SBRT is characterized by its excellent local tumor control and is a good, non-invasive alternative treatment option, especially in patients, who decline any invasive- or ablative treatment, or when surgery is contraindicated due to multiple comorbidities [3, 6, 9,10,11,12,13,14]. The high-precision irradiation is applied in high single doses and few fractions. Due to the rapid dose-reduction outside the target volume, surrounding, healthy structures can be spared [6, 8, 15, 16]. This present retrospective study aims to contribute to the knowledge regarding hypofractionated low-dose SBRT of adrenal gland metastases. In particular, the primary endpoints local control (LC), progression-free survival (PFS) and overall survival (OS) will be evaluated as well as acute and late toxicity rates.
A group of 31 patients with a total of 34 irradiated lesions (3 patients had metastases treated on both adrenal glands) were evaluated. All were treated at the department of radiation oncology, Klinikum rechts der Isar, Technical University of Munich (TUM) between July 2006 and July 2019. Table 1 shows patient characteristics. The inclusion criterion was RT treatment with low-dose SBRT due to adrenal metastases. A progressive disease, uncontrolled primary and multifocal tumor manifestation were allowed. The guidelines of the german DEGRO (Deutsche Gesellschaft für Radioonkologie) working group for stereotactic RT (AG Stereotaxie) were applied to define SBRT. All patients were primarily treated in a palliative setting, for example, due to an oligoprogression in the area of the adrenal gland with otherwise stable tumor disease, to prolong survival, or to treat tumor dependent symptoms. An individual curative approach was attempted in three of the patients with oligometastases.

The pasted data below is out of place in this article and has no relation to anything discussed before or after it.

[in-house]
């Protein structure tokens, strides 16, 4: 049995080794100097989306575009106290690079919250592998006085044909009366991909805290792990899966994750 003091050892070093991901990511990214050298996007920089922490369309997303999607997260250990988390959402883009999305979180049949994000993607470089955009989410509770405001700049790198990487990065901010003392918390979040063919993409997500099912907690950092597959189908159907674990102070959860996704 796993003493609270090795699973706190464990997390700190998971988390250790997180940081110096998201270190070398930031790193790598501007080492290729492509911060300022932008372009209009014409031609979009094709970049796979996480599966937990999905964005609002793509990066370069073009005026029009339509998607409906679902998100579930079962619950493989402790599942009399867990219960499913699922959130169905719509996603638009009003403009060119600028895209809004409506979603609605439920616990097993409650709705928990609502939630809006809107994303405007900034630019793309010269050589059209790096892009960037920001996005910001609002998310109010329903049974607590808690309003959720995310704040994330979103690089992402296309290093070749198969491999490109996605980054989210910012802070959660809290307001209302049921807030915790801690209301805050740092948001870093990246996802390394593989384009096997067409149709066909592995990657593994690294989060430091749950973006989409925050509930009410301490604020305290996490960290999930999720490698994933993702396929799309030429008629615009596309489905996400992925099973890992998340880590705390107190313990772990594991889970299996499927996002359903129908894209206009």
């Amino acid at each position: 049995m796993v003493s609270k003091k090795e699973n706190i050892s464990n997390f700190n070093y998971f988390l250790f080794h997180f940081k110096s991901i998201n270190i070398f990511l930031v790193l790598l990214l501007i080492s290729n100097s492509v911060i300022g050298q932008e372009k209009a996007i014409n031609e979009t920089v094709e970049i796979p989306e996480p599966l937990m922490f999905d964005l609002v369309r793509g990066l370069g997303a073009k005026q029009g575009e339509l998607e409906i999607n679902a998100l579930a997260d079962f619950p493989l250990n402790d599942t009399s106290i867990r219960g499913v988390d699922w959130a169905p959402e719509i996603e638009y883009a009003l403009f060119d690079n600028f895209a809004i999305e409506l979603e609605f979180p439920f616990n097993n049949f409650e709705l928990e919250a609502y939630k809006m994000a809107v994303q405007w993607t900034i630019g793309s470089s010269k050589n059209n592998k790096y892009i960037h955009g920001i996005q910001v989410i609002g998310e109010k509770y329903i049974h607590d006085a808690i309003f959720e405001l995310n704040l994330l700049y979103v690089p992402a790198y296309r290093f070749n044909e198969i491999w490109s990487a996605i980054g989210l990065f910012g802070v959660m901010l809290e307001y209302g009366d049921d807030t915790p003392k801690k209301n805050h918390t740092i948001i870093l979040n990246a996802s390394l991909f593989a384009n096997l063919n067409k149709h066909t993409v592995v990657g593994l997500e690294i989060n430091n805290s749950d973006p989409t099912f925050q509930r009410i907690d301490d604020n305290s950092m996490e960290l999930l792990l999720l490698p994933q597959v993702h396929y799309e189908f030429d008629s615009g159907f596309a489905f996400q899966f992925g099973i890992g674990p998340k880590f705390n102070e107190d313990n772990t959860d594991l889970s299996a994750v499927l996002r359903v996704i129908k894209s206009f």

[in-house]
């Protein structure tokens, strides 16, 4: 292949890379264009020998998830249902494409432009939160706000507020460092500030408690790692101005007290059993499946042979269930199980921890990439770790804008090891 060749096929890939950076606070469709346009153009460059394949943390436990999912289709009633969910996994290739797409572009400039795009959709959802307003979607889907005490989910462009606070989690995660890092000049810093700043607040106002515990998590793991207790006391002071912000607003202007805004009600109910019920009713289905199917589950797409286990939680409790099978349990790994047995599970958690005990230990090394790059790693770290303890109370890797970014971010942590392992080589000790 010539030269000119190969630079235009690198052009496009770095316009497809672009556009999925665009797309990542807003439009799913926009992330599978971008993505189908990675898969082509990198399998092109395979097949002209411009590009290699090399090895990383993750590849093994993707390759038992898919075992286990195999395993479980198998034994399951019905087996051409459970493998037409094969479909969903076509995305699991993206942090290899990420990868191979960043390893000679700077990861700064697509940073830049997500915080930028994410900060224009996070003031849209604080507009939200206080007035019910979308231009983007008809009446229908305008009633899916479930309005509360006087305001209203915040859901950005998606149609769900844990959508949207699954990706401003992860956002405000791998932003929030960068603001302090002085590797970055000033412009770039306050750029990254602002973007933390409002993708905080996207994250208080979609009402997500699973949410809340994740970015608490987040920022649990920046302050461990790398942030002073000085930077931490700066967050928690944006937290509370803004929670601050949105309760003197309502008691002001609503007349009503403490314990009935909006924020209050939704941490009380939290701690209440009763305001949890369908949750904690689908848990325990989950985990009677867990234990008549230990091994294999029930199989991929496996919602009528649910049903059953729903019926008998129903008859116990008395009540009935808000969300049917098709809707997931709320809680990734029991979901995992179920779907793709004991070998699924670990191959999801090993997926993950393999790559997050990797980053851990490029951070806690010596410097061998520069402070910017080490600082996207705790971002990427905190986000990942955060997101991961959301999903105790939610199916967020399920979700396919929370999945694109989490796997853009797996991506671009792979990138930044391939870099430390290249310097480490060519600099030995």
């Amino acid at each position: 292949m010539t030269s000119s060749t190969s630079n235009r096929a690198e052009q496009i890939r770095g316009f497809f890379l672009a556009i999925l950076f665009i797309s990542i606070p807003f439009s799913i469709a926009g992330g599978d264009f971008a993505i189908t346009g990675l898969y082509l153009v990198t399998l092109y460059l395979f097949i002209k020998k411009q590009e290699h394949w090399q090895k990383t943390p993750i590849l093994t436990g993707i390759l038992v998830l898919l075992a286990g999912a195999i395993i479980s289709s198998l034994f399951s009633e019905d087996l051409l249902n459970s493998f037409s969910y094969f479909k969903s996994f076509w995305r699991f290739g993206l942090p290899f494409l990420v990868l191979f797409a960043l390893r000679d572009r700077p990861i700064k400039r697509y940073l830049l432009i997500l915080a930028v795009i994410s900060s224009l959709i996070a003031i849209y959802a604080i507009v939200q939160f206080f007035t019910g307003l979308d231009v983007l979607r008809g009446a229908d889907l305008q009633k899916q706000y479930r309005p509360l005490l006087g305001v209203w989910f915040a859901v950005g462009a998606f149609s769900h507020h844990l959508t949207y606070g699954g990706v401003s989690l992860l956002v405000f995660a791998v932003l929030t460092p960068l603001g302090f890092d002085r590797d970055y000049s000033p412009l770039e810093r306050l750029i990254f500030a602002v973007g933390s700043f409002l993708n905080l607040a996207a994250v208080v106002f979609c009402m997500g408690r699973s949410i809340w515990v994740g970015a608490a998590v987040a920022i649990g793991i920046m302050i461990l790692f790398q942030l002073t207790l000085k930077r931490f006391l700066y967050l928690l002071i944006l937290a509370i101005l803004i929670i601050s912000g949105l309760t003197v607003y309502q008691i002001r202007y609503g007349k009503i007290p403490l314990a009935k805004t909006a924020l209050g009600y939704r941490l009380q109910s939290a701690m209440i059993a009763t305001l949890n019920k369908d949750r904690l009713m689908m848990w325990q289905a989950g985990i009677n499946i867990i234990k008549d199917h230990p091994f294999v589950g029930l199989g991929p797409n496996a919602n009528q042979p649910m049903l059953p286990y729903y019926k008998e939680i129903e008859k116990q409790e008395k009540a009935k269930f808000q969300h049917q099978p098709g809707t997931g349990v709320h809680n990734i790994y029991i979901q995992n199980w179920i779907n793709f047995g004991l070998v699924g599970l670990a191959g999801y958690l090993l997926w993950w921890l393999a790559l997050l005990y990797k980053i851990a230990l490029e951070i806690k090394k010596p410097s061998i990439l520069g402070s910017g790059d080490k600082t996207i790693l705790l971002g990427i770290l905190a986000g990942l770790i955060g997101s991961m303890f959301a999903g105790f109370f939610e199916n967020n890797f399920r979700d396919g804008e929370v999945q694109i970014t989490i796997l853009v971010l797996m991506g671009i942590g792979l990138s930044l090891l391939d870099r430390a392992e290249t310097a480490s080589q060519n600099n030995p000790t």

Analysis of patient records and data collection took place after being approved by the local ethics committee of the Medical faculty of TUM, vote number 307/19.